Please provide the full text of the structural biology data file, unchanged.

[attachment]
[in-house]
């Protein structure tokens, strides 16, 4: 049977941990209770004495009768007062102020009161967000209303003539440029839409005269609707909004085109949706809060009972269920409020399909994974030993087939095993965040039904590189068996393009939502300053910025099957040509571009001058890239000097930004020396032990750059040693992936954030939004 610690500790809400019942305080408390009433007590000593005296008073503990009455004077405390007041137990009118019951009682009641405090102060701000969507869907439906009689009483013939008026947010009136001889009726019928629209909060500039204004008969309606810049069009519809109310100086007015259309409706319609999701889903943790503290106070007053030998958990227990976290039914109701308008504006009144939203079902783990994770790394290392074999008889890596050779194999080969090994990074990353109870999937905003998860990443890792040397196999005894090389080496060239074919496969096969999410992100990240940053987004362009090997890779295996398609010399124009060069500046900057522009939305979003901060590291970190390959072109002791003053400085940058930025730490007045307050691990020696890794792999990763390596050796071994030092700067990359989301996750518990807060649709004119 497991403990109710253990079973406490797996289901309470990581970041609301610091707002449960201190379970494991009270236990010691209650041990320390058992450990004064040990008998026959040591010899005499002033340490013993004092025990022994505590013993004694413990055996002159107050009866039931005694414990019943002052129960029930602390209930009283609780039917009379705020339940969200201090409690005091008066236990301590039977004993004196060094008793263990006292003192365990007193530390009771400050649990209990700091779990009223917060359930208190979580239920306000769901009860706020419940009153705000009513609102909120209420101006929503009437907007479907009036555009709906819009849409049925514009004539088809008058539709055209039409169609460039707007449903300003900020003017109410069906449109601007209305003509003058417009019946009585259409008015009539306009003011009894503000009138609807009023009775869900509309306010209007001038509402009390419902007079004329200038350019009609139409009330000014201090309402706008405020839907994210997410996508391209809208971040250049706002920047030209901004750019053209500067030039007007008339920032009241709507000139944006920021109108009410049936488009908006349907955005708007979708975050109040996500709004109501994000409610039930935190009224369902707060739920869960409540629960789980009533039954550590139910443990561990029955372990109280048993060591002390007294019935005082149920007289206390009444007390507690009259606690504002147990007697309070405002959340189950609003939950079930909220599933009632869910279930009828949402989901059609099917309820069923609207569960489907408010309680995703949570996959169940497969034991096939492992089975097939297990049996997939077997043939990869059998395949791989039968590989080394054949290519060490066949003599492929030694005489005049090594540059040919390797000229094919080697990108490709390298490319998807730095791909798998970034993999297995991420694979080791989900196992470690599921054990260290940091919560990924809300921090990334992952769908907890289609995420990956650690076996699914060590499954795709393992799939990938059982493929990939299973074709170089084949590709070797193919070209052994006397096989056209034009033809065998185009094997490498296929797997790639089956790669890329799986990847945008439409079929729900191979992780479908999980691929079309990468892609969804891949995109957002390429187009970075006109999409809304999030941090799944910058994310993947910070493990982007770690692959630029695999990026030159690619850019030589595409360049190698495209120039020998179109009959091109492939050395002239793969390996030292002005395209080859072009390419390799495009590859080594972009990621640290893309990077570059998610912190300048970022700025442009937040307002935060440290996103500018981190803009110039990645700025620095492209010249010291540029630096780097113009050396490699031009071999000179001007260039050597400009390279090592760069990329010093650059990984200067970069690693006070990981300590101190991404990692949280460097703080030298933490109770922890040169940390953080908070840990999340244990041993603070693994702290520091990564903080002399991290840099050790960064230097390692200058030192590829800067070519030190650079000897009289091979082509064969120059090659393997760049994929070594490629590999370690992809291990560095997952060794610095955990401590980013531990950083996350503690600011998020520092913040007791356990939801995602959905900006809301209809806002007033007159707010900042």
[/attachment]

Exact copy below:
[in-house]
């Protein structure tokens, strides 16, 4: 049977941990209770004495009768007062102020009161967000209303003539440029839409005269609707909004085109949706809060009972269920409020399909994974030993087939095993965040039904590189068996393009939502300053910025099957040509571009001058890239000097930004020396032990750059040693992936954030939004 610690500790809400019942305080408390009433007590000593005296008073503990009455004077405390007041137990009118019951009682009641405090102060701000969507869907439906009689009483013939008026947010009136001889009726019928629209909060500039204004008969309606810049069009519809109310100086007015259309409706319609999701889903943790503290106070007053030998958990227990976290039914109701308008504006009144939203079902783990994770790394290392074999008889890596050779194999080969090994990074990353109870999937905003998860990443890792040397196999005894090389080496060239074919496969096969999410992100990240940053987004362009090997890779295996398609010399124009060069500046900057522009939305979003901060590291970190390959072109002791003053400085940058930025730490007045307050691990020696890794792999990763390596050796071994030092700067990359989301996750518990807060649709004119 497991403990109710253990079973406490797996289901309470990581970041609301610091707002449960201190379970494991009270236990010691209650041990320390058992450990004064040990008998026959040591010899005499002033340490013993004092025990022994505590013993004694413990055996002159107050009866039931005694414990019943002052129960029930602390209930009283609780039917009379705020339940969200201090409690005091008066236990301590039977004993004196060094008793263990006292003192365990007193530390009771400050649990209990700091779990009223917060359930208190979580239920306000769901009860706020419940009153705000009513609102909120209420101006929503009437907007479907009036555009709906819009849409049925514009004539088809008058539709055209039409169609460039707007449903300003900020003017109410069906449109601007209305003509003058417009019946009585259409008015009539306009003011009894503000009138609807009023009775869900509309306010209007001038509402009390419902007079004329200038350019009609139409009330000014201090309402706008405020839907994210997410996508391209809208971040250049706002920047030209901004750019053209500067030039007007008339920032009241709507000139944006920021109108009410049936488009908006349907955005708007979708975050109040996500709004109501994000409610039930935190009224369902707060739920869960409540629960789980009533039954550590139910443990561990029955372990109280048993060591002390007294019935005082149920007289206390009444007390507690009259606690504002147990007697309070405002959340189950609003939950079930909220599933009632869910279930009828949402989901059609099917309820069923609207569960489907408010309680995703949570996959169940497969034991096939492992089975097939297990049996997939077997043939990869059998395949791989039968590989080394054949290519060490066949003599492929030694005489005049090594540059040919390797000229094919080697990108490709390298490319998807730095791909798998970034993999297995991420694979080791989900196992470690599921054990260290940091919560990924809300921090990334992952769908907890289609995420990956650690076996699914060590499954795709393992799939990938059982493929990939299973074709170089084949590709070797193919070209052994006397096989056209034009033809065998185009094997490498296929797997790639089956790669890329799986990847945008439409079929729900191979992780479908999980691929079309990468892609969804891949995109957002390429187009970075006109999409809304999030941090799944910058994310993947910070493990982007770690692959630029695999990026030159690619850019030589595409360049190698495209120039020998179109009959091109492939050395002239793969390996030292002005395209080859072009390419390799495009590859080594972009990621640290893309990077570059998610912190300048970022700025442009937040307002935060440290996103500018981190803009110039990645700025620095492209010249010291540029630096780097113009050396490699031009071999000179001007260039050597400009390279090592760069990329010093650059990984200067970069690693006070990981300590101190991404990692949280460097703080030298933490109770922890040169940390953080908070840990999340244990041993603070693994702290520091990564903080002399991290840099050790960064230097390692200058030192590829800067070519030190650079000897009289091979082509064969120059090659393997760049994929070594490629590999370690992809291990560095997952060794610095955990401590980013531990950083996350503690600011998020520092913040007791356990939801995602959905900006809301209809806002007033007159707010900042």